Granada: Gypsies and Game of Thrones

As I said before, Granada quickly became one of my favourite cities. The free tapas definitely had a pull, but the city offers so much more than just free food and cheap beer (as if that wasn’t enough). Luke and I spent nearly 7 hours hiking around the town of Granada and we never ran out of things to see. Our hostel was in the middle of an Arabic market, right next to the winding corridors of the Jewish Quarter. The walls sported intricate mural graffiti from a local artist that reminded me of the decorated side streets of Valparaiso or Melbourne.
Granada is nestled in a little valley, which means most sightseeing involves some rigorous uphill walking. After wandering the lower streets of the city, we meandered uphill towards the Alhambra.
The Alhambra is the main sight in Granada. Not only it is the most popular tourist attraction, but it can also be seen from almost anywhere in the city. It’s an ancient fortress and palace, clinging to the side of a cliff top. Originally built by Arabs in the 800’s, the Alhambra is a stunning sight. The palaces within the fortress have walls of intricately carved marble and areas with stained glass ceilings. And for those that are Game of Thrones fans like I am, filming for the next season is taking place here and at the Alcazar in Seville. This will be Dorne! (A fact I couldn’t quite get over as I explored the area in childish excitement). There are so many royal gardens and forts and lookouts that the Alhambra takes nearly four hours to walk around completely. We managed to see the major sights faster than most tour groups and finished the highlights in just over two hours. With only one full day to see Granada, we wanted to make sure we saw more than just where the royals lived. We wanted to climb the hill to the church of San Miguel, where we were supposed to find both stunning views of the city, and Gypsies living in caves…
The hike up to San Miguel was more than we had anticipated. It’s definitely an uphill battle when you are climbing in the high heat of the afternoon in all black. But the sights along the way made it all worth it: tiny streets with whitewashed buildings and plazas full of locals, the mirador of San Nicholas with postcard views of the Alhambra, and finally the beautiful and towering church of San Miguel itself. And our guidebook was right: the views were incredible. From the top of the mountain you could see all of Granada in it’s glory, and particularly the immense size of the Cathedral that sits right in it’s center. We sat on a wall surrounding the church and gazed over the hill we had just climbed until we sufficiently caught our breaths. Granada really was amazing.
On our way down we joined up with a young guy from California to explore the gypsy caves. These are natural caves, found in the side of the mountain, that the Gypsy people have turned into homes. While some are very primitive, others have doors and furniture and even wifi! Some budget travelers prefer to squat in the caves with the gypsies instead of paying for a bed in a hostel. Although a great story and a money saver, I suppose you run the high risk of being robbed, or in the case of a man we met that lived there, being bit by a two foot long centipede while taking a siesta.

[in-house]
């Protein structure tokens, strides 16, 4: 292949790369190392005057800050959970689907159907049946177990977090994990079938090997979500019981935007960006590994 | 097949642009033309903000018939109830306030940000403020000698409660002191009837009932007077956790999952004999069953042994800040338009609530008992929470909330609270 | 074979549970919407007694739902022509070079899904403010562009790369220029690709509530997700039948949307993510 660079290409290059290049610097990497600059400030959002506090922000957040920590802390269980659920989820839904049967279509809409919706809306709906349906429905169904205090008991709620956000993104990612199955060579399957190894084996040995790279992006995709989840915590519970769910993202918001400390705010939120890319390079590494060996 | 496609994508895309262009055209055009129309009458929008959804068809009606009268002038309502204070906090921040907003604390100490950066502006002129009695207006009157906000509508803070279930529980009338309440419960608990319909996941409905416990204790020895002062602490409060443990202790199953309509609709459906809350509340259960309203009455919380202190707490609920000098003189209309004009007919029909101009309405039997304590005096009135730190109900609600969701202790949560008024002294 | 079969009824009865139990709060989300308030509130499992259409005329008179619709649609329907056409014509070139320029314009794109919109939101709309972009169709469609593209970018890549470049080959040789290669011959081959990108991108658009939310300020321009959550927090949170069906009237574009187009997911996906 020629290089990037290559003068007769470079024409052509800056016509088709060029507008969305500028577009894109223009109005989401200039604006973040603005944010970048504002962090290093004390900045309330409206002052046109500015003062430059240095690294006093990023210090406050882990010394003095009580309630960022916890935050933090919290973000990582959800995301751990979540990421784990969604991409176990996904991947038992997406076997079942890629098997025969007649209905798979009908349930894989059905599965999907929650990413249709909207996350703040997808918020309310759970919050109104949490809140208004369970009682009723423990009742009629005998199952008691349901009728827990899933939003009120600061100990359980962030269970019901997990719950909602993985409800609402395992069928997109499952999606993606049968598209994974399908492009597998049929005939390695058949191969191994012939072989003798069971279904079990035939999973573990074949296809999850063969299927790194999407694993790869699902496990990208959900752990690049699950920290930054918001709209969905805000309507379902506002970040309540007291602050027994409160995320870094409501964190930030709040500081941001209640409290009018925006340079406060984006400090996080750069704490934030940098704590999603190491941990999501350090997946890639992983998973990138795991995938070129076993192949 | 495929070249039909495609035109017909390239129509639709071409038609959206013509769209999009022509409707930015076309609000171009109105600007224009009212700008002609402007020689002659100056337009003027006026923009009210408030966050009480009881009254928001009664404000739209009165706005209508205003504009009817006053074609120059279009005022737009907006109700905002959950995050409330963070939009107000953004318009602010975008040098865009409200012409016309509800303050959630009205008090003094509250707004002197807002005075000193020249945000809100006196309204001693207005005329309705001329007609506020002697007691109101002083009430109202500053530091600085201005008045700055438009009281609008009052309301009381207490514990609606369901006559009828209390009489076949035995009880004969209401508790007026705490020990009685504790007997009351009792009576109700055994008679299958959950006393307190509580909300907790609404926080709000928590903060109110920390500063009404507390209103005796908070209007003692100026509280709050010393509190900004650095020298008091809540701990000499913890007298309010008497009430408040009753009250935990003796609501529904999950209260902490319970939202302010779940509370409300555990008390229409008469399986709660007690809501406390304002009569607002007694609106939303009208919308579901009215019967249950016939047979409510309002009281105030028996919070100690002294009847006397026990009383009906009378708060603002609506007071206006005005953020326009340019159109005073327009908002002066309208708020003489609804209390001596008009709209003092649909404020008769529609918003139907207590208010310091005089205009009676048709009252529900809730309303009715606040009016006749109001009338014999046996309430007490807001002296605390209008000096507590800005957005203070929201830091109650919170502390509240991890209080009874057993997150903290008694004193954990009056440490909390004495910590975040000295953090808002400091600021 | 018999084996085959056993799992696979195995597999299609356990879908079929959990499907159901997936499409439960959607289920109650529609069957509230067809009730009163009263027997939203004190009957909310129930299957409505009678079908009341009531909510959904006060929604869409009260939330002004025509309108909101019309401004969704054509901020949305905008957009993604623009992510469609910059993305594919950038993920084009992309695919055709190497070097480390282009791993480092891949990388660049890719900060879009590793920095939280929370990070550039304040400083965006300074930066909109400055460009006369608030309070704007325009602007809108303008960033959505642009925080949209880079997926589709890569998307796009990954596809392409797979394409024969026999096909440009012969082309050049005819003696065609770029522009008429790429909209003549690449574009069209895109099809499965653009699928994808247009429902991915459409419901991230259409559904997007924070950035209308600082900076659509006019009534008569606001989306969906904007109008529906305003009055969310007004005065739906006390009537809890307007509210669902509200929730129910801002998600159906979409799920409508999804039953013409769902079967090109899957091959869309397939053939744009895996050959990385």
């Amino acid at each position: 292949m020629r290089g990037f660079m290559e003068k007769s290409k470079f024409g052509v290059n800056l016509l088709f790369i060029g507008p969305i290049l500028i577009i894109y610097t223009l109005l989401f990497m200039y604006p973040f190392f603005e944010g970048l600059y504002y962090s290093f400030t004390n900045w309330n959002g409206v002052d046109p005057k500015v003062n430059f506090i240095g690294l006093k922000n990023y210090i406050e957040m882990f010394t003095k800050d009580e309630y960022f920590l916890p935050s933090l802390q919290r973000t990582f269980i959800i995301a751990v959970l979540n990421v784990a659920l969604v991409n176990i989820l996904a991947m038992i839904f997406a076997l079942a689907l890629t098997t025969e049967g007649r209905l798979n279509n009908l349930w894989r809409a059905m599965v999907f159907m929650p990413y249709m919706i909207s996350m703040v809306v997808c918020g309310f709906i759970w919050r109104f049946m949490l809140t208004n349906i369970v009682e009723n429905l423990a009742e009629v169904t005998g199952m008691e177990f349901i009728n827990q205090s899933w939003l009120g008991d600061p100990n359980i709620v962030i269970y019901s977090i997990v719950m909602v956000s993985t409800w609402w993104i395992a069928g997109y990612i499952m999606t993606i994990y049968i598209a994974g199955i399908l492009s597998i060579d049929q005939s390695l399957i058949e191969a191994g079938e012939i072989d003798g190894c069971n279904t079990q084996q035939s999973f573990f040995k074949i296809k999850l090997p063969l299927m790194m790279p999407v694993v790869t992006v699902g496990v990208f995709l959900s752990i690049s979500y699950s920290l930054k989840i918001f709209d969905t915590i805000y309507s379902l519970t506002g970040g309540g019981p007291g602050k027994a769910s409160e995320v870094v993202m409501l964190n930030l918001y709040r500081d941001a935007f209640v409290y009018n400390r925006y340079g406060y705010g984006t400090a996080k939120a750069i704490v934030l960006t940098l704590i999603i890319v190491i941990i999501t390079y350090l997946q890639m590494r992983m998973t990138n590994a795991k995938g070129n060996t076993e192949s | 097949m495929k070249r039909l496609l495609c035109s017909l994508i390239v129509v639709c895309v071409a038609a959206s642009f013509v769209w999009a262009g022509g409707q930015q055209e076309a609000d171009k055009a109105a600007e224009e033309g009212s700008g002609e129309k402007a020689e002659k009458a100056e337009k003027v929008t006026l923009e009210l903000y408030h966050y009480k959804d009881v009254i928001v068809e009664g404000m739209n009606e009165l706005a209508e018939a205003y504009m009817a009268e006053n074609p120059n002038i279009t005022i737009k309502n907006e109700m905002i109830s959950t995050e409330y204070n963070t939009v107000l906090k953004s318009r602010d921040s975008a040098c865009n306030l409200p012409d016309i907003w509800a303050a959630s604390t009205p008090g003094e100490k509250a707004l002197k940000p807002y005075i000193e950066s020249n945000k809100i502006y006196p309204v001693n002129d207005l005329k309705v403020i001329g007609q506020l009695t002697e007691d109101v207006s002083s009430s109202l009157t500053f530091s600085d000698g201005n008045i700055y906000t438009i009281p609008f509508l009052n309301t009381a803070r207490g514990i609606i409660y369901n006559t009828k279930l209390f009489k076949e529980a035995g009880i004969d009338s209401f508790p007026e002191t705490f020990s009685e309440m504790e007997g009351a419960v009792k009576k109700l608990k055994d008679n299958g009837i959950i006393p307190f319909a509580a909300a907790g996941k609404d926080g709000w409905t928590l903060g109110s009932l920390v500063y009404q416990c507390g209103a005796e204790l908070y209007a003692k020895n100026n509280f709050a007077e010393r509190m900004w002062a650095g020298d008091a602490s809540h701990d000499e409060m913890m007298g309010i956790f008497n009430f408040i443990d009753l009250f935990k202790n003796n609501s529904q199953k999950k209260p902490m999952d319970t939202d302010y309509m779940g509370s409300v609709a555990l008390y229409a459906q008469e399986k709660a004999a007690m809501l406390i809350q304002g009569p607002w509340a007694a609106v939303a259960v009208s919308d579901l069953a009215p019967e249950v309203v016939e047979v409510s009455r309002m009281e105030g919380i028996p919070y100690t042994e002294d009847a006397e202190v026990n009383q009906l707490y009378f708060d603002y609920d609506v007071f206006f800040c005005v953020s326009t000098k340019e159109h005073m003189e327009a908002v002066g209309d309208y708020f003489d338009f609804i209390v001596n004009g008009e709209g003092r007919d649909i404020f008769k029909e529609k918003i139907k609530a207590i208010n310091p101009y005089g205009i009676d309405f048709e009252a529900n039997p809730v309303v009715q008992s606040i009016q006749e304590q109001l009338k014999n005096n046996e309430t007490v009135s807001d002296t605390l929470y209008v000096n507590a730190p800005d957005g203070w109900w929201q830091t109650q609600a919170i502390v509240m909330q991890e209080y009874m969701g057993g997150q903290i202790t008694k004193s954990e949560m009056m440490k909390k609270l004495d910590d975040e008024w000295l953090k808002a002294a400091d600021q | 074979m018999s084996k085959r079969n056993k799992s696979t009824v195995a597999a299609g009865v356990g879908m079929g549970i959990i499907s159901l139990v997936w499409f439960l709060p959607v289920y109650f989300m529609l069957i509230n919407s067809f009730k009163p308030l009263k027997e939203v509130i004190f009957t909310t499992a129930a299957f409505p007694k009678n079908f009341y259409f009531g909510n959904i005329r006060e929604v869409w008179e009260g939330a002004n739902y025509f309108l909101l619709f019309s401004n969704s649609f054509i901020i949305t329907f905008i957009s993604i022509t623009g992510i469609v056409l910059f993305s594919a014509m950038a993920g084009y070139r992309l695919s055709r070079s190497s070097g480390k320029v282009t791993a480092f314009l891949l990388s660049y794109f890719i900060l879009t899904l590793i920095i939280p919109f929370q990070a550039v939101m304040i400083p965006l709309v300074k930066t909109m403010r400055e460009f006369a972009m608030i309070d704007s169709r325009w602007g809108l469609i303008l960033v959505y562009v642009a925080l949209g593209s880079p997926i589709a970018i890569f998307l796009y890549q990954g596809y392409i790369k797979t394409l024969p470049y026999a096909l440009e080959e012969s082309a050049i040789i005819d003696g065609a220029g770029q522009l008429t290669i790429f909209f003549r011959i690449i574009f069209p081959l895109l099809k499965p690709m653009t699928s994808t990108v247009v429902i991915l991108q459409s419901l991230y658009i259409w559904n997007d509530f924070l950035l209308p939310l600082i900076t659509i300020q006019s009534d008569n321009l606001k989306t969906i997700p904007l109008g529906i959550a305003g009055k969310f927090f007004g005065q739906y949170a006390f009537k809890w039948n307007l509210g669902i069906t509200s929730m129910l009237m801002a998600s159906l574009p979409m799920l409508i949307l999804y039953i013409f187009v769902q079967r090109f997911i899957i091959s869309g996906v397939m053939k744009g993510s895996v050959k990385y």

While some of these caves are homes, others are communal areas where gypsies will put on private Flamenco shows for money. We only explored the “residential” part of the caves… If you could call it that. As the three of us wound our way downhill through bushes and dirt paths, it was less a magical gypsy land and more like the slums of Granada. At one point we were fairly certain of being attacked by a wild dog that gave us a stare down and growled at us the whole way past him. We were very relieved to reach “normal” civilization without getting either robbed or rabies. But all part of the fun of exploring!
On our walk home we meandered along the riverside into the center of town. Probably one of the most picturesque views of Granada I’d seen. It was leisurely and quiet, with some cafés and churches along one side of the path, and the winding river on the other. We arrived back at the hostel almost 7 hours after we had left it and were absolutely famished. At least we’d earned our fair share of tapas for the evening!

IMG_9869.JPG

IMG_9893.JPG

IMG_9896.JPG

IMG_9918.JPG

IMG_9928.JPG

IMG_9938.JPG

IMG_9939.JPG

IMG_9949.JPG

IMG_9956.JPG

IMG_9964.JPG

IMG_9967.JPG

IMG_9969.JPG

IMG_9973.JPG

IMG_9975.JPG

Advertisements

2 thoughts on “Granada: Gypsies and Game of Thrones

  1. John from work brought me back a wine topper from Granada. He loved it as much as you.

    I hear your pain about hiking in the heat. In Italy I was constantly red in the face and sweating all the time from climbing yet another walled town perch at the top of the hill or more stairs. But all worth it! Enjoy. You are making me jealous once again. Wish I was there. Pictures just don’t show how steep

    Sent from my iPad

    >

    Like

    • Yes, I have a feeling I’ll be in a similar situation hiking through the cinque Terre as well. But might be a good way to work off all the tajine’s I’ve been eating here in Morocco!

      Like

Leave a Reply

Fill in your details below or click an icon to log in:

WordPress.com Logo

You are commenting using your WordPress.com account. Log Out / Change )

Twitter picture

You are commenting using your Twitter account. Log Out / Change )

Facebook photo

You are commenting using your Facebook account. Log Out / Change )

Google+ photo

You are commenting using your Google+ account. Log Out / Change )

Connecting to %s